The WC Wheatear stayed in Denmark for a few days at a site with limited access. As far as I recall two public excursions gave Danish birders opportunity to study the bird for a few hours. During its stay in Denmark it seemingly behaved perfectly and would based on this unoubtedly have been accepted in category A. The bird did however turn up in Germany and it stayed there for several months giving German birders all the time in the world to study the bird. The bird later died, whish gave the Germans further oppurtunity to study the bird and obtain feathers for anaylsis of stable isotopes. In other words this bird has been studied intensively by the Germans. In my opinion it would be absolutely stupid to categorize the Danish record before having heard the opinion of the German RC. You might not agree with this, but I honestly don't think I can explain it any better.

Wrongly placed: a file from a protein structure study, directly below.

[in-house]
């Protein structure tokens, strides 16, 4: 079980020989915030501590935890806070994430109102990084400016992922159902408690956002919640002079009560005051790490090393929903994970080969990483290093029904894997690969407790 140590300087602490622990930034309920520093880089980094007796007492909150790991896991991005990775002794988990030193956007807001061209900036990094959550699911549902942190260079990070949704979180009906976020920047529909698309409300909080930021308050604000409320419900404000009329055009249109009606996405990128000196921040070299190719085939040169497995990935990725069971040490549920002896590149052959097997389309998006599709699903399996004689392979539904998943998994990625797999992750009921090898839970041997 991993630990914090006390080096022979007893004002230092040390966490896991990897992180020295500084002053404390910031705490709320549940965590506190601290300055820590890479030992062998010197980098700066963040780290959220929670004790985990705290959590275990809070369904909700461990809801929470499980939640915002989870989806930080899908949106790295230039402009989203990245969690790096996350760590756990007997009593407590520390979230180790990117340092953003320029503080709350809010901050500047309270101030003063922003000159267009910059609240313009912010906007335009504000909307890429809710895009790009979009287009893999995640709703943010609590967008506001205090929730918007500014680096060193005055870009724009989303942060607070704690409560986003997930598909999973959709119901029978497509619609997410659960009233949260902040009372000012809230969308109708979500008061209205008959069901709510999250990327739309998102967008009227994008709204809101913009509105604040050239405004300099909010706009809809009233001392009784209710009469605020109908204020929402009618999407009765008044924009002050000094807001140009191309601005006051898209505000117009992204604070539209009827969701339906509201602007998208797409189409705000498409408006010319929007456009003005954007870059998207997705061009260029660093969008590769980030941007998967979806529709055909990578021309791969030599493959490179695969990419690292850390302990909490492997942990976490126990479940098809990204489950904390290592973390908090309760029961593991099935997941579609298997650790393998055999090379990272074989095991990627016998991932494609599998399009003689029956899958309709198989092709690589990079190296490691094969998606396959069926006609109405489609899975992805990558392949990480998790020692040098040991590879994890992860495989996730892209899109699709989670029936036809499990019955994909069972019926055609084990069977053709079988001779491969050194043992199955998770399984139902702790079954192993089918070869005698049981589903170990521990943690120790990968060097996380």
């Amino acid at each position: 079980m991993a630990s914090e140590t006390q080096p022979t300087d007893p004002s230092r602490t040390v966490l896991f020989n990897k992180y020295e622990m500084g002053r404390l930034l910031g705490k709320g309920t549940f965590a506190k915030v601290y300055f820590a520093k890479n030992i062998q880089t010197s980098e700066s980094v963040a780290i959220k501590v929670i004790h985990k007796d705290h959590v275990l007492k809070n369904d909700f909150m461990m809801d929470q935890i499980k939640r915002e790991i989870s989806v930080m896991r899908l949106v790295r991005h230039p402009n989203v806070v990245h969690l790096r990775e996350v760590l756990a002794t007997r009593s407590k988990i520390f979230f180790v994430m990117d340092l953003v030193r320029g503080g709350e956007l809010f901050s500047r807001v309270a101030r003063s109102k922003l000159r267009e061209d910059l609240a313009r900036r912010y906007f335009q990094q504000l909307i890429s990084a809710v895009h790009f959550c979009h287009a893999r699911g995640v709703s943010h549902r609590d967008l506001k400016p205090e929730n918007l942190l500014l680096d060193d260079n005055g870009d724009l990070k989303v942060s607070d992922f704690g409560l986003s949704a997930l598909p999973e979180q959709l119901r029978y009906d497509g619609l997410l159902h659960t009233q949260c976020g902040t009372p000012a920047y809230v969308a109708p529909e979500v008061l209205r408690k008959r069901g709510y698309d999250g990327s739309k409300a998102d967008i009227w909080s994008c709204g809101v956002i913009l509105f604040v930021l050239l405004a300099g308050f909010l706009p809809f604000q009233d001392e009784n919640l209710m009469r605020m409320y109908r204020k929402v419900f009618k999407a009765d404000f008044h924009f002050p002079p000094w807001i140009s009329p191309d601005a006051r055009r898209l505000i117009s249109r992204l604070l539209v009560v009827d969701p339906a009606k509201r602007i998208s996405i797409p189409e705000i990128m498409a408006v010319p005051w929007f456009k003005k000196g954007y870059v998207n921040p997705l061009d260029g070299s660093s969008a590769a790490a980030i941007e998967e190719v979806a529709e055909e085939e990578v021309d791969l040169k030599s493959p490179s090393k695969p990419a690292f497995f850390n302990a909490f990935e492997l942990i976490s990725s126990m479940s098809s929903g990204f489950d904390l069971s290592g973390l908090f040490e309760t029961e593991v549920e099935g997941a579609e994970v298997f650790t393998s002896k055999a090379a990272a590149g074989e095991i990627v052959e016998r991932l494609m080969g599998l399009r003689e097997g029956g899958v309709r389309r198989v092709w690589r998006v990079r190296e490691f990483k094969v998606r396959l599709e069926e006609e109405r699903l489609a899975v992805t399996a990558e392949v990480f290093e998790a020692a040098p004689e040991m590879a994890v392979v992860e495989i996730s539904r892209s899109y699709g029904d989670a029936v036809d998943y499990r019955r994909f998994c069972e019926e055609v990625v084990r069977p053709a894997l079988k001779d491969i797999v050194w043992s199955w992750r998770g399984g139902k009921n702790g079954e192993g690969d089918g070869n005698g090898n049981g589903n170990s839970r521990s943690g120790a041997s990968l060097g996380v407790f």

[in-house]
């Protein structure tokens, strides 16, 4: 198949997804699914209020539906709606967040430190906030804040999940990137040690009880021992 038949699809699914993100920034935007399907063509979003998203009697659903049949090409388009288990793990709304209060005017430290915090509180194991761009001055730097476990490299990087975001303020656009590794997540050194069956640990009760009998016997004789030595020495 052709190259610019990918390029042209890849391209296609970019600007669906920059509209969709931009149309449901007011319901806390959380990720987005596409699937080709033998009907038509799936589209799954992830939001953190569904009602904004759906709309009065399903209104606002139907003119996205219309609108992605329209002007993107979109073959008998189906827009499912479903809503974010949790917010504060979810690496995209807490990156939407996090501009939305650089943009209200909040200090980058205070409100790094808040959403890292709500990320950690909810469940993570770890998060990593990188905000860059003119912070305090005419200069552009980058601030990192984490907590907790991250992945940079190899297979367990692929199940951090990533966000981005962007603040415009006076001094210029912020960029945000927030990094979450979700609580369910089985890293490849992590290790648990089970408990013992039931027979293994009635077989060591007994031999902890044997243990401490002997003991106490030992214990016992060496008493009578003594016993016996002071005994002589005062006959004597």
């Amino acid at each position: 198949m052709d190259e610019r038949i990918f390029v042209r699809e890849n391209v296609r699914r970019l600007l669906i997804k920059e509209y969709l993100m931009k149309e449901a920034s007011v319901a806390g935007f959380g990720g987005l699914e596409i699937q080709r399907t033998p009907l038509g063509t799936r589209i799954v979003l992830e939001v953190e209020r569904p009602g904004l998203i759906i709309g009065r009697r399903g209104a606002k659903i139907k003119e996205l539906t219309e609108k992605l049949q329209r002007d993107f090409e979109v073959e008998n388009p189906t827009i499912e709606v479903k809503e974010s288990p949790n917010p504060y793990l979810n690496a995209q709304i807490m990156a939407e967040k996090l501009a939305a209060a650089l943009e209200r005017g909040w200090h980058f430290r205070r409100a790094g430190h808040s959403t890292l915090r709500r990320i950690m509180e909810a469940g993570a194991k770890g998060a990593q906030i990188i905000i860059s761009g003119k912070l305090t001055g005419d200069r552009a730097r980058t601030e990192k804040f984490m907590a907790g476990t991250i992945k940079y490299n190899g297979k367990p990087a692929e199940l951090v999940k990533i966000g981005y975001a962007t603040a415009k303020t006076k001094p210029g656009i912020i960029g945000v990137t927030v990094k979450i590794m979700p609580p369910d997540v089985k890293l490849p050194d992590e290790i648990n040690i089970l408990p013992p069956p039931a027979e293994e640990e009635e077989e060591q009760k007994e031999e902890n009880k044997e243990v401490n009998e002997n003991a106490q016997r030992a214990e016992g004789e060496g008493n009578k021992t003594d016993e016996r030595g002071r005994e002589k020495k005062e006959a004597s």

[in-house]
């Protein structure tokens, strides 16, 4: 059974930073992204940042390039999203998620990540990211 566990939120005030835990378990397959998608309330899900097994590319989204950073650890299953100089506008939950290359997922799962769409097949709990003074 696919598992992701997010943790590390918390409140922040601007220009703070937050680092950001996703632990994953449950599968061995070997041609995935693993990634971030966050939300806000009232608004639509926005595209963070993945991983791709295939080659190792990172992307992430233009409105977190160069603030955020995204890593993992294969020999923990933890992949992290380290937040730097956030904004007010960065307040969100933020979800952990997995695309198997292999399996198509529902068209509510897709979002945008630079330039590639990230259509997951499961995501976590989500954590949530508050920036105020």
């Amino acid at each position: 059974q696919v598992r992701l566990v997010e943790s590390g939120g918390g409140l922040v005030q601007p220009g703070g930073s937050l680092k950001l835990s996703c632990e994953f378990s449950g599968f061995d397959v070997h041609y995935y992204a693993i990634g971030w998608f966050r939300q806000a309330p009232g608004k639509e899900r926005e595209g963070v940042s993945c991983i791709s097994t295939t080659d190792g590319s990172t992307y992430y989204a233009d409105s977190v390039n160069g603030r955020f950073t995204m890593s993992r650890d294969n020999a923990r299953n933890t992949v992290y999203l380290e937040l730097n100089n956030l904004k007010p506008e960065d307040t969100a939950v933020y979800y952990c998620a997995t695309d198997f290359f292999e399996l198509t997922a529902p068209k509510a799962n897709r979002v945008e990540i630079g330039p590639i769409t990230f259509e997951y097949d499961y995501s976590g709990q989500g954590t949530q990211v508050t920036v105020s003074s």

You say that the German RC don't have Lesser Scaup in category A and therefore cannot be trusted in categorization-matters (or did I misunderstand your point?). I don't have much knowledge on the matter of German records of Lesser Scaup. I know that there are several German records of Lesser Scaup, but I don't know anything about their categorization (maybe Martin Gottschling can verify/explain this?). I trust the German RC to make a decent job on categorizing the WC Wheatear according to the rules of the AERC. Should the Germans fail to do so (and I see no reason what so ever why this should happen!?), I have no doubt that the Danish RC won't follow a decision not supported by common sense and serious work.


Klaus Malling Olsen skriver lørdag 15. januar 2011 kl. 11.12
Uden at skulle blande mig specielt i denne diskussion, så vil jeg mene, at fordi en fugl forbliver lang tid på samme sted, taler det hverken for det ene eller det andet.
Som Henrik nævner har vi haft en del overvintrende fugle, der forblev i måneder. At den Hvidkronede Stenpikker forbliver flere måneder i Tyskland beviser blot, at den på lokaliteten fandt rigeligt med føde. Da der samtidig er tale om en fugl der fra naturens hånd næppe er udstyret med så stringens trækdrift som en langtrækker, siger længden af dens ophold på en given lokalitet intet.